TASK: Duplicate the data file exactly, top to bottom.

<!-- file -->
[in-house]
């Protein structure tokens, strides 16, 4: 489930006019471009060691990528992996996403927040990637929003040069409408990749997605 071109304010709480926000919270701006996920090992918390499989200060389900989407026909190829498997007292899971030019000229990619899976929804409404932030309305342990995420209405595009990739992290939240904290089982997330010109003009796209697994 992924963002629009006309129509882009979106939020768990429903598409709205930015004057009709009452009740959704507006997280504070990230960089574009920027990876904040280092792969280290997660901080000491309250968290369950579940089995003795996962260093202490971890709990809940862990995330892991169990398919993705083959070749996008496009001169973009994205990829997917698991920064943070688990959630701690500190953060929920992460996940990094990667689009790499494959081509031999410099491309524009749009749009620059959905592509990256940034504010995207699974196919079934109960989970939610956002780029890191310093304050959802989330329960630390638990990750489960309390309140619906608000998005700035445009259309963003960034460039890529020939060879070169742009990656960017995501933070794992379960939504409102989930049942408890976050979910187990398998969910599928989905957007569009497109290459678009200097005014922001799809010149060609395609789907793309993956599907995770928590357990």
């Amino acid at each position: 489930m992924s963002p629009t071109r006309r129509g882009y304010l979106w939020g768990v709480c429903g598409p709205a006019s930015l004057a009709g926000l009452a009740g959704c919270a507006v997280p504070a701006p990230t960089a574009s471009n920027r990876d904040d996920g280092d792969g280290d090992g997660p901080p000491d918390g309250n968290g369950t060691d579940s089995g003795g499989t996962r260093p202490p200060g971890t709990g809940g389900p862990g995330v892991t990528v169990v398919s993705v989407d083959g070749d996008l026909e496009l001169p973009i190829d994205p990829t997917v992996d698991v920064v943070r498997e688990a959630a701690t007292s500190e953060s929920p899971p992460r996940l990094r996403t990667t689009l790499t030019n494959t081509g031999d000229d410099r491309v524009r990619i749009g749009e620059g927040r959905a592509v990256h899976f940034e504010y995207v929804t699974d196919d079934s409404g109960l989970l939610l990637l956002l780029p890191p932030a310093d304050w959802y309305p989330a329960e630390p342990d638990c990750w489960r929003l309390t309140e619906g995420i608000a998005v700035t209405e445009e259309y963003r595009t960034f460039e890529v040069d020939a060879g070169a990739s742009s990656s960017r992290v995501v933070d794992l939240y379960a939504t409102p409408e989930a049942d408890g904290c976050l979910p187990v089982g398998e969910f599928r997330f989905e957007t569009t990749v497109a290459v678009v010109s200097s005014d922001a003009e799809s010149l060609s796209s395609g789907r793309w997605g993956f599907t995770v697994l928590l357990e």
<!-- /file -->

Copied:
[in-house]
């Protein structure tokens, strides 16, 4: 489930006019471009060691990528992996996403927040990637929003040069409408990749997605 071109304010709480926000919270701006996920090992918390499989200060389900989407026909190829498997007292899971030019000229990619899976929804409404932030309305342990995420209405595009990739992290939240904290089982997330010109003009796209697994 992924963002629009006309129509882009979106939020768990429903598409709205930015004057009709009452009740959704507006997280504070990230960089574009920027990876904040280092792969280290997660901080000491309250968290369950579940089995003795996962260093202490971890709990809940862990995330892991169990398919993705083959070749996008496009001169973009994205990829997917698991920064943070688990959630701690500190953060929920992460996940990094990667689009790499494959081509031999410099491309524009749009749009620059959905592509990256940034504010995207699974196919079934109960989970939610956002780029890191310093304050959802989330329960630390638990990750489960309390309140619906608000998005700035445009259309963003960034460039890529020939060879070169742009990656960017995501933070794992379960939504409102989930049942408890976050979910187990398998969910599928989905957007569009497109290459678009200097005014922001799809010149060609395609789907793309993956599907995770928590357990």
């Amino acid at each position: 489930m992924s963002p629009t071109r006309r129509g882009y304010l979106w939020g768990v709480c429903g598409p709205a006019s930015l004057a009709g926000l009452a009740g959704c919270a507006v997280p504070a701006p990230t960089a574009s471009n920027r990876d904040d996920g280092d792969g280290d090992g997660p901080p000491d918390g309250n968290g369950t060691d579940s089995g003795g499989t996962r260093p202490p200060g971890t709990g809940g389900p862990g995330v892991t990528v169990v398919s993705v989407d083959g070749d996008l026909e496009l001169p973009i190829d994205p990829t997917v992996d698991v920064v943070r498997e688990a959630a701690t007292s500190e953060s929920p899971p992460r996940l990094r996403t990667t689009l790499t030019n494959t081509g031999d000229d410099r491309v524009r990619i749009g749009e620059g927040r959905a592509v990256h899976f940034e504010y995207v929804t699974d196919d079934s409404g109960l989970l939610l990637l956002l780029p890191p932030a310093d304050w959802y309305p989330a329960e630390p342990d638990c990750w489960r929003l309390t309140e619906g995420i608000a998005v700035t209405e445009e259309y963003r595009t960034f460039e890529v040069d020939a060879g070169a990739s742009s990656s960017r992290v995501v933070d794992l939240y379960a939504t409102p409408e989930a049942d408890g904290c976050l979910p187990v089982g398998e969910f599928r997330f989905e957007t569009t990749v497109a290459v678009v010109s200097s005014d922001a003009e799809s010149l060609s796209s395609g789907r793309w997605g993956f599907t995770v697994l928590l357990e």